So in this case, the author declares that new leaders dramatically change the course of countries. This research, he claims, undermines decades of institutional knowledge, chiefly the idea that leaders are largely impotent figureheads affected by their surroundings.
To support this, he discusses a study with two natural experimental groups: countries whose leaders were assassinated (causing a leadership change) and countries where leaders were not assassinated followed by no leadership change.
So here we have three variables: assassination attempt, assassination success, and leadership change. They are not tested separately. The study does not discuss (or the book glosses over) leadership change without assassination attempt, or continuation of dynasties despite a successful assassination. There is no mention of leadership change where an assassination attempt did take place, and the leader survived, but stepped down soon after. No discussion of sudden death of a leader, followed by leadership change, without an assassination attempt. It’s a wad of variables tested together.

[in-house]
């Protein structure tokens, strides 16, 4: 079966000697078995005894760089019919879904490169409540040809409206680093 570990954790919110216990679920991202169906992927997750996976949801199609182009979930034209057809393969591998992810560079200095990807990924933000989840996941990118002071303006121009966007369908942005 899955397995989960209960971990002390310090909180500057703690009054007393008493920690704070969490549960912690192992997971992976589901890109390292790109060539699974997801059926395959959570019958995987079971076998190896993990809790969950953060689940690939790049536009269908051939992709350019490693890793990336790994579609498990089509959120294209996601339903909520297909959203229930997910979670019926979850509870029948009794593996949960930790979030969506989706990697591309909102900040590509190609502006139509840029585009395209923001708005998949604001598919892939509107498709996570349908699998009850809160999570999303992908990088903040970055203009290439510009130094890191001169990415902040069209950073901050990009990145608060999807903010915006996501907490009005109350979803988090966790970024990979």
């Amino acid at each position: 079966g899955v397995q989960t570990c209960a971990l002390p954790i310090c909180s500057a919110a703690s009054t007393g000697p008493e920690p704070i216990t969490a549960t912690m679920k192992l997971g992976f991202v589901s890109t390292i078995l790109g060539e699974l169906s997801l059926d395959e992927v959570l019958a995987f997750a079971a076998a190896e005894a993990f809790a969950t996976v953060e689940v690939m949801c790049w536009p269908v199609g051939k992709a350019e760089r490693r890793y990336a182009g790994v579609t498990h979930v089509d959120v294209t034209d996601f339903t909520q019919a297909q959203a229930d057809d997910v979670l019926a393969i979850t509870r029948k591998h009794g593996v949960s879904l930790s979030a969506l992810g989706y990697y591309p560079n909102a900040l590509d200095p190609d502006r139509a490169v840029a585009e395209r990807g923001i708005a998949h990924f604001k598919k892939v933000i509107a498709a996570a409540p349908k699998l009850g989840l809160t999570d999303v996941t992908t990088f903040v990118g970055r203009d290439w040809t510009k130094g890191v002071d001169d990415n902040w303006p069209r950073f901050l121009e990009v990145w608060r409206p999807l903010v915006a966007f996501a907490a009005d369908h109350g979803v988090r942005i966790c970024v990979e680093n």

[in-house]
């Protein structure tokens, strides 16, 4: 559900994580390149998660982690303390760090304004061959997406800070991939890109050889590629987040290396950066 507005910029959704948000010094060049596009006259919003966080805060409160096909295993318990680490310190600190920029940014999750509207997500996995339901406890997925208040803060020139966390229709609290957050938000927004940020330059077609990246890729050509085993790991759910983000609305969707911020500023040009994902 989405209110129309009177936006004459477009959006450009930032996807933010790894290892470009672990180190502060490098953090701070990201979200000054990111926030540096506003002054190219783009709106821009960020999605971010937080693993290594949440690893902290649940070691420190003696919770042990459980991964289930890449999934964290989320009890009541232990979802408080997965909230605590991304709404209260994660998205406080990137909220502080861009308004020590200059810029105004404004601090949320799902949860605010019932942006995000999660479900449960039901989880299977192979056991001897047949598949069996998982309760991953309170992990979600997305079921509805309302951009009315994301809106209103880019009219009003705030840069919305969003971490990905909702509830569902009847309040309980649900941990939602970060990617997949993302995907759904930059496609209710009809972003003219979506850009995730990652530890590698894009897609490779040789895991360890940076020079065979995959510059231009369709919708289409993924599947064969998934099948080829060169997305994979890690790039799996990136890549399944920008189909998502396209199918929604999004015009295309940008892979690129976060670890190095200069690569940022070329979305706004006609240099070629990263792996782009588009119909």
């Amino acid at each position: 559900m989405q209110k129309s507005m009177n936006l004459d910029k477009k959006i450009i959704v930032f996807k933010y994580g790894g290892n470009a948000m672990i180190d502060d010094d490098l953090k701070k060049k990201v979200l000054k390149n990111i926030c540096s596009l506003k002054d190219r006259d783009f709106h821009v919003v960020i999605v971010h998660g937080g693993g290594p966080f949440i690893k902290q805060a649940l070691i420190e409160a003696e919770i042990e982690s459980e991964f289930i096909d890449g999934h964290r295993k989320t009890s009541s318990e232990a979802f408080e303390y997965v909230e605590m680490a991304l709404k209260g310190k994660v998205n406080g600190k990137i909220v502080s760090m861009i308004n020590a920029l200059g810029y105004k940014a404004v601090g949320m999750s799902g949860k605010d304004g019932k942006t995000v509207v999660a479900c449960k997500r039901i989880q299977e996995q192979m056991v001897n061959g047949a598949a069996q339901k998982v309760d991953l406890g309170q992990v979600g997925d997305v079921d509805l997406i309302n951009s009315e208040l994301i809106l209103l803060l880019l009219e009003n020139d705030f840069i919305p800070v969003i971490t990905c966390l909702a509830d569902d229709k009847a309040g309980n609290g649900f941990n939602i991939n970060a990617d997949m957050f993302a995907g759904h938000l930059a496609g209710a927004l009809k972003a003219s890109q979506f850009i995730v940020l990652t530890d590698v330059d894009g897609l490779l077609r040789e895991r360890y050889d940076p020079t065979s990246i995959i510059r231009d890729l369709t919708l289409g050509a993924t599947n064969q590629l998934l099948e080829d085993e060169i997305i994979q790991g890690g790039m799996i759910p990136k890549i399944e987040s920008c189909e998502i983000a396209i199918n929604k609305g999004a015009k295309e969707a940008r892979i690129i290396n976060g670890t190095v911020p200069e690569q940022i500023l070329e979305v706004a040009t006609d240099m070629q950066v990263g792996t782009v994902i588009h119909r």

Therefore, we cannot know from this study that leaders aren’t reacting chiefly to their surroundings. What if that is indeed the case, and an assassination merely changes the national dialogue to which the leader must respond? Wars and terrorist attacks change national dialogues without a a change in leadership. Traumatic events change the way people think about things. Events that traumatize a lot of people may result in big collective changes. If a new leader reacts to those, is the leader driving the dialogue, or is the dialogue driving the leader?
To maintain rigor in natural experiments, we need to isolate one variable between the two most similar possible groups we can find. Oddly, Stephens-Davidowitz explicitly mentions this at one point in the book, but then fails to heed it in the research he cites. Again.
I’ll leave it at these two examples.
The data science cited in the book concerns me greatly. The future of data science demands far more statistical rigor than this—first to not harm society, let alone to help it.
I can only hope that, in an effort to appeal to a lay audience, the author of this book left out and skewed a bunch of details about how these studies were conducted, and they actually had much more rigorous implementations than the book suggests.